Is there a detail that comes to mind immediately when thinking of Acid Salt?

The way I look at and listen to music has grown a lot but has also changed a lot in recent times; how you can still make music with only a few sounds or minimalistic samples has given me new insights. I’ve started to listen more to other types of music that I didn’t listen to before. On top of that, I have also heard and watched many podcasts and talks from artists who did not appeal to or inspire me very much earlier.

Is there a specific colour, texture or chemical component you associate with Acid Salt at first glance?

With the soft colours used in the Instagram posts, I feel contrasting hard and soft, and something new when two elements collide, and something completely different comes out. In terms of musical atmosphere, two songs personally fit with Acid Salt: Zeekasteel by Thessa Torsing and The Female Medical College of Pennsylvania by Identified Patient. The first song is very soft and delicate, while the second song is intense and loud.

Ola Lanko

How did you experience Acid Salt, and how did it influence your creation of the specific ice-cream experience, the sensory background?

For the Acid Salt collaboration, I decided to create something unique beyond gustatory experience and map and position another receptive field we have but perhaps not constantly aware of. I made lemon elderflower and sparkling wares ice cream but spiced it up with fresh Szechuan pepper flower bud. It is also sometimes called an electric daisy; an agent called spilanthol is causing buzzing, tingling and eventually numbing sensation. The plant is known for its medicinal properties and also sometimes called the toothache plant. I wanted to create a complex multi-sensorial experience for people while eating something trivial and familiar. Ice cream is a great medium to help people engage in advanced and experimental experiential transformation without resistance. For me, this playful way to undergo the complexity was an easy-open minded entry point to challenge people’s common understanding and experience something new.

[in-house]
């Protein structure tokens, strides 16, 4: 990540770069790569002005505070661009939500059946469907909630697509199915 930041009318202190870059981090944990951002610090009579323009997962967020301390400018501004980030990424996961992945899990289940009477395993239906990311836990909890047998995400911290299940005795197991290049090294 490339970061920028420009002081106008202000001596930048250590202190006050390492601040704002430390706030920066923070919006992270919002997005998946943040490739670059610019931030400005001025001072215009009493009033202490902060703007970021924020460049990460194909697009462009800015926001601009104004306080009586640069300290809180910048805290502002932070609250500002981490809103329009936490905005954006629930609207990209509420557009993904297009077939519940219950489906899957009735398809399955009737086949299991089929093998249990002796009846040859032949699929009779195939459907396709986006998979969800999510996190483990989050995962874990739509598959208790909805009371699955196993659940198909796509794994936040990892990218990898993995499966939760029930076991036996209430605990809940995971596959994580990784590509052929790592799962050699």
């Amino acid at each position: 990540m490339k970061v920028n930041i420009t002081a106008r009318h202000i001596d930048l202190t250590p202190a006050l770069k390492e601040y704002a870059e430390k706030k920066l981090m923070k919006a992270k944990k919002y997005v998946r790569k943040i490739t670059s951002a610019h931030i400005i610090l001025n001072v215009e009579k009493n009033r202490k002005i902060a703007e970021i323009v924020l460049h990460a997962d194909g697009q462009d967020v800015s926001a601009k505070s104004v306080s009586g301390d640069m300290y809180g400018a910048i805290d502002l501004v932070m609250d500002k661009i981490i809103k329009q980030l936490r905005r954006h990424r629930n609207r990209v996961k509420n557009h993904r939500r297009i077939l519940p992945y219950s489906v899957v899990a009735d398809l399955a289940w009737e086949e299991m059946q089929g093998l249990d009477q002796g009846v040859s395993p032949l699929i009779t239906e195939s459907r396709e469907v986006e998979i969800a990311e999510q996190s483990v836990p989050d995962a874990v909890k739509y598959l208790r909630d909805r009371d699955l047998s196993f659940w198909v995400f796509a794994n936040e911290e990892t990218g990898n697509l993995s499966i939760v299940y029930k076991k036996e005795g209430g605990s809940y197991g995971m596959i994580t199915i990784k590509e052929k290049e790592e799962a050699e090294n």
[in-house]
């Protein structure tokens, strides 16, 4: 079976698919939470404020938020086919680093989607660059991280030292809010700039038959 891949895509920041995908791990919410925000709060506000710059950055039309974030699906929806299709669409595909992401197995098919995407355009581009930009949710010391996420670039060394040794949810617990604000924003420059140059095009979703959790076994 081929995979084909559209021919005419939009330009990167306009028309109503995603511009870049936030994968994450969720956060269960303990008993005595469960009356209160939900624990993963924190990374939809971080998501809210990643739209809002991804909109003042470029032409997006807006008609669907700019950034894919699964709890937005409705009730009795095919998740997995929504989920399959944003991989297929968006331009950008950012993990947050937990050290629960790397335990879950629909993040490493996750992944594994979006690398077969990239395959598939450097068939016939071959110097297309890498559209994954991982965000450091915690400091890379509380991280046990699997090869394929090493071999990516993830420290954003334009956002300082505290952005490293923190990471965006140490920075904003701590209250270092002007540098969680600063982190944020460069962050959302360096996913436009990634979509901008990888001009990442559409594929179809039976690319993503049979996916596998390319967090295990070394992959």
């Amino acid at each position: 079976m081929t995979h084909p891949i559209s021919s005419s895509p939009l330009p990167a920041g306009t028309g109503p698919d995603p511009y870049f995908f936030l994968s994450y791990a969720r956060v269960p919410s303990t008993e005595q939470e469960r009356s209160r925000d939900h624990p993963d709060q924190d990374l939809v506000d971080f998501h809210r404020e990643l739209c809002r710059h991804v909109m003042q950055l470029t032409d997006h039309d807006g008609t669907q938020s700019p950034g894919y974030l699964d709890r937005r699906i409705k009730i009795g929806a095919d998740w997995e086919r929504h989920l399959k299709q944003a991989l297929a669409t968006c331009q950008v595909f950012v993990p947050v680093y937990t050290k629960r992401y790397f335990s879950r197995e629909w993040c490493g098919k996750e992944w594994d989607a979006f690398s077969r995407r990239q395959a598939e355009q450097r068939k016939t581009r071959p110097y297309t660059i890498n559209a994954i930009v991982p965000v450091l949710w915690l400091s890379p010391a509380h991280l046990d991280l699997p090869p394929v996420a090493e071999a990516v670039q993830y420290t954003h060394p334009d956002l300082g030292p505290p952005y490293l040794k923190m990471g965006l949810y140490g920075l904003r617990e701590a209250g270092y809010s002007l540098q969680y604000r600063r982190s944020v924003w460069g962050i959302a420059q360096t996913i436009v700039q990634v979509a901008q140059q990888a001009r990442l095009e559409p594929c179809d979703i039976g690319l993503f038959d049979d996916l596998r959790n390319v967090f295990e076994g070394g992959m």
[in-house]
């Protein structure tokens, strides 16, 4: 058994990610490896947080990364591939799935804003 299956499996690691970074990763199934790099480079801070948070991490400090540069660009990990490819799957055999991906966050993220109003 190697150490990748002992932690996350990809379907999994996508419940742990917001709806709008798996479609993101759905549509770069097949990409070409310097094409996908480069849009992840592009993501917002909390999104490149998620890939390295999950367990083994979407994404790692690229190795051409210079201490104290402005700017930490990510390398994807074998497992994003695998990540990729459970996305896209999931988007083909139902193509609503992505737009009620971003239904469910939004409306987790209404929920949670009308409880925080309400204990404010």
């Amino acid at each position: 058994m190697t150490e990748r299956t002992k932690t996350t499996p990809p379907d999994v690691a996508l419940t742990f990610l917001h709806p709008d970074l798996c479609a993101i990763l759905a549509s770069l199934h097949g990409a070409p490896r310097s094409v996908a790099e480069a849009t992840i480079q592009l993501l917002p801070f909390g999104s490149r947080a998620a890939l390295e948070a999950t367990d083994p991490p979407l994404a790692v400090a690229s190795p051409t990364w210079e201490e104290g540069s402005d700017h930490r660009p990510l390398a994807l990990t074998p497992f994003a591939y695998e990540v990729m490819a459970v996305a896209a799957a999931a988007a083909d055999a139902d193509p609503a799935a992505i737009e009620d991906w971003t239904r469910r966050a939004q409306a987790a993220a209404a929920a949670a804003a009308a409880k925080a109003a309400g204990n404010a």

How has your art practise developed in the last two years?

I opened an experimental fine dining restaurant, an omakase room for 8 people called Diptych. Using the format of a restaurant, I designed an immersive experience that explores the potential of creating profound experiences through gastronomy. It was a real adventure full of learning, personal and collective transformations. After two years, I closed as it was time to move on towards new discoveries. At the moment, I focus on my practice and teaching, evoking a productively disruptive change using imagination, critical thinking and intuition. Looking for meaning while addressing a loss of spiritual ecology of practices and symbolic literacy. Fighting against self-deception, self-destruction, nihilism and despair.

Is there a specific colour, texture or chemical component you associate with Acid Salt at first glance?

Crystals and glow.